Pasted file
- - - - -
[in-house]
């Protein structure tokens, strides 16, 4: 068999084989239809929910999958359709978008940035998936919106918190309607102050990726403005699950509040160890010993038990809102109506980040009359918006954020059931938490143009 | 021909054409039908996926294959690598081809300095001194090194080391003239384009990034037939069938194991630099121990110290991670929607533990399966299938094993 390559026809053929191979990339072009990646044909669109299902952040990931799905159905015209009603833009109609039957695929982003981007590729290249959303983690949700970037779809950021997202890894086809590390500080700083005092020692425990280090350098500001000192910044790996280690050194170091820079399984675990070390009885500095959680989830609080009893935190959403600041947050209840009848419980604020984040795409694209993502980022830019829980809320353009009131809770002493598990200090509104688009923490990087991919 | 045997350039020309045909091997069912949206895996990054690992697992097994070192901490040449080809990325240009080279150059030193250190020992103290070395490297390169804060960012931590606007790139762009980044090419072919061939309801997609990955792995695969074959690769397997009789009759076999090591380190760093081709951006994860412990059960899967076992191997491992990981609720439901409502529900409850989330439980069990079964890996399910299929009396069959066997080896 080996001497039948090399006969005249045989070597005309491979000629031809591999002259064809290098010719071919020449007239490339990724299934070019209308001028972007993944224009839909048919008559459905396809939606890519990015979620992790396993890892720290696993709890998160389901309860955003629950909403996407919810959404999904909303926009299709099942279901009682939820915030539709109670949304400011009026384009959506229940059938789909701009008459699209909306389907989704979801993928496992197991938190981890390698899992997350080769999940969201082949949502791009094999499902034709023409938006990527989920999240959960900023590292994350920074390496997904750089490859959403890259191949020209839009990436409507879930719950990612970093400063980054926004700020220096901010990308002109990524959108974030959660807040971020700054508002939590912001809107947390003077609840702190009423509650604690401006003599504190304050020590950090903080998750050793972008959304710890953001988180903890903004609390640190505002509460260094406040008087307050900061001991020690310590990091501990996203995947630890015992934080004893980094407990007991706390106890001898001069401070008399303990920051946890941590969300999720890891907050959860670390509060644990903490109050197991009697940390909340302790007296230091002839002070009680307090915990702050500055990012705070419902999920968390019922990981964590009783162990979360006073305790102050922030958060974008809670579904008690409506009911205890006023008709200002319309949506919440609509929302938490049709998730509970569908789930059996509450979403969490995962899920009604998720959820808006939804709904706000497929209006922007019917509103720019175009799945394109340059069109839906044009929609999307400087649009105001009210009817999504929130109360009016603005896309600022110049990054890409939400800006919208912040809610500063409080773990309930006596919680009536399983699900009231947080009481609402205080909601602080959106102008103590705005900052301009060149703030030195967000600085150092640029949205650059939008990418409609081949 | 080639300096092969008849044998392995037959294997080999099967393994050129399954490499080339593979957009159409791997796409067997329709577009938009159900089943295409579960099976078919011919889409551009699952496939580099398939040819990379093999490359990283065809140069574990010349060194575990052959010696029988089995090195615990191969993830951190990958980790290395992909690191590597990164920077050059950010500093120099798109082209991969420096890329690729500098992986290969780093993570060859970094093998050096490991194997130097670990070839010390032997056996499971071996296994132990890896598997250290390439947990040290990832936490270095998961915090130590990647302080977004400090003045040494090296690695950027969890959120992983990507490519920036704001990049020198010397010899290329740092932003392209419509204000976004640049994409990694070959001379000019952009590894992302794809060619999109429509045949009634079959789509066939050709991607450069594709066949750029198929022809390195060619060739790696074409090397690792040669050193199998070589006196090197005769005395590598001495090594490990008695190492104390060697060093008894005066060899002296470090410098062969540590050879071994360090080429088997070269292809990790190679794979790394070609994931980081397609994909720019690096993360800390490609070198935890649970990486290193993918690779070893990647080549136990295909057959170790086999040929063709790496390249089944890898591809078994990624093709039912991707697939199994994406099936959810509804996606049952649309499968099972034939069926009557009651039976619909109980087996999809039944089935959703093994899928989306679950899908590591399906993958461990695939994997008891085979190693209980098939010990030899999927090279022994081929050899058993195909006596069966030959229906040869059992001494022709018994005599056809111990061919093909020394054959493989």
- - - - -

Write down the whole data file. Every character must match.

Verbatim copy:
[in-house]
């Protein structure tokens, strides 16, 4: 068999084989239809929910999958359709978008940035998936919106918190309607102050990726403005699950509040160890010993038990809102109506980040009359918006954020059931938490143009 | 021909054409039908996926294959690598081809300095001194090194080391003239384009990034037939069938194991630099121990110290991670929607533990399966299938094993 390559026809053929191979990339072009990646044909669109299902952040990931799905159905015209009603833009109609039957695929982003981007590729290249959303983690949700970037779809950021997202890894086809590390500080700083005092020692425990280090350098500001000192910044790996280690050194170091820079399984675990070390009885500095959680989830609080009893935190959403600041947050209840009848419980604020984040795409694209993502980022830019829980809320353009009131809770002493598990200090509104688009923490990087991919 | 045997350039020309045909091997069912949206895996990054690992697992097994070192901490040449080809990325240009080279150059030193250190020992103290070395490297390169804060960012931590606007790139762009980044090419072919061939309801997609990955792995695969074959690769397997009789009759076999090591380190760093081709951006994860412990059960899967076992191997491992990981609720439901409502529900409850989330439980069990079964890996399910299929009396069959066997080896 080996001497039948090399006969005249045989070597005309491979000629031809591999002259064809290098010719071919020449007239490339990724299934070019209308001028972007993944224009839909048919008559459905396809939606890519990015979620992790396993890892720290696993709890998160389901309860955003629950909403996407919810959404999904909303926009299709099942279901009682939820915030539709109670949304400011009026384009959506229940059938789909701009008459699209909306389907989704979801993928496992197991938190981890390698899992997350080769999940969201082949949502791009094999499902034709023409938006990527989920999240959960900023590292994350920074390496997904750089490859959403890259191949020209839009990436409507879930719950990612970093400063980054926004700020220096901010990308002109990524959108974030959660807040971020700054508002939590912001809107947390003077609840702190009423509650604690401006003599504190304050020590950090903080998750050793972008959304710890953001988180903890903004609390640190505002509460260094406040008087307050900061001991020690310590990091501990996203995947630890015992934080004893980094407990007991706390106890001898001069401070008399303990920051946890941590969300999720890891907050959860670390509060644990903490109050197991009697940390909340302790007296230091002839002070009680307090915990702050500055990012705070419902999920968390019922990981964590009783162990979360006073305790102050922030958060974008809670579904008690409506009911205890006023008709200002319309949506919440609509929302938490049709998730509970569908789930059996509450979403969490995962899920009604998720959820808006939804709904706000497929209006922007019917509103720019175009799945394109340059069109839906044009929609999307400087649009105001009210009817999504929130109360009016603005896309600022110049990054890409939400800006919208912040809610500063409080773990309930006596919680009536399983699900009231947080009481609402205080909601602080959106102008103590705005900052301009060149703030030195967000600085150092640029949205650059939008990418409609081949 | 080639300096092969008849044998392995037959294997080999099967393994050129399954490499080339593979957009159409791997796409067997329709577009938009159900089943295409579960099976078919011919889409551009699952496939580099398939040819990379093999490359990283065809140069574990010349060194575990052959010696029988089995090195615990191969993830951190990958980790290395992909690191590597990164920077050059950010500093120099798109082209991969420096890329690729500098992986290969780093993570060859970094093998050096490991194997130097670990070839010390032997056996499971071996296994132990890896598997250290390439947990040290990832936490270095998961915090130590990647302080977004400090003045040494090296690695950027969890959120992983990507490519920036704001990049020198010397010899290329740092932003392209419509204000976004640049994409990694070959001379000019952009590894992302794809060619999109429509045949009634079959789509066939050709991607450069594709066949750029198929022809390195060619060739790696074409090397690792040669050193199998070589006196090197005769005395590598001495090594490990008695190492104390060697060093008894005066060899002296470090410098062969540590050879071994360090080429088997070269292809990790190679794979790394070609994931980081397609994909720019690096993360800390490609070198935890649970990486290193993918690779070893990647080549136990295909057959170790086999040929063709790496390249089944890898591809078994990624093709039912991707697939199994994406099936959810509804996606049952649309499968099972034939069926009557009651039976619909109980087996999809039944089935959703093994899928989306679950899908590591399906993958461990695939994997008891085979190693209980098939010990030899999927090279022994081929050899058993195909006596069966030959229906040869059992001494022709018994005599056809111990061919093909020394054959493989």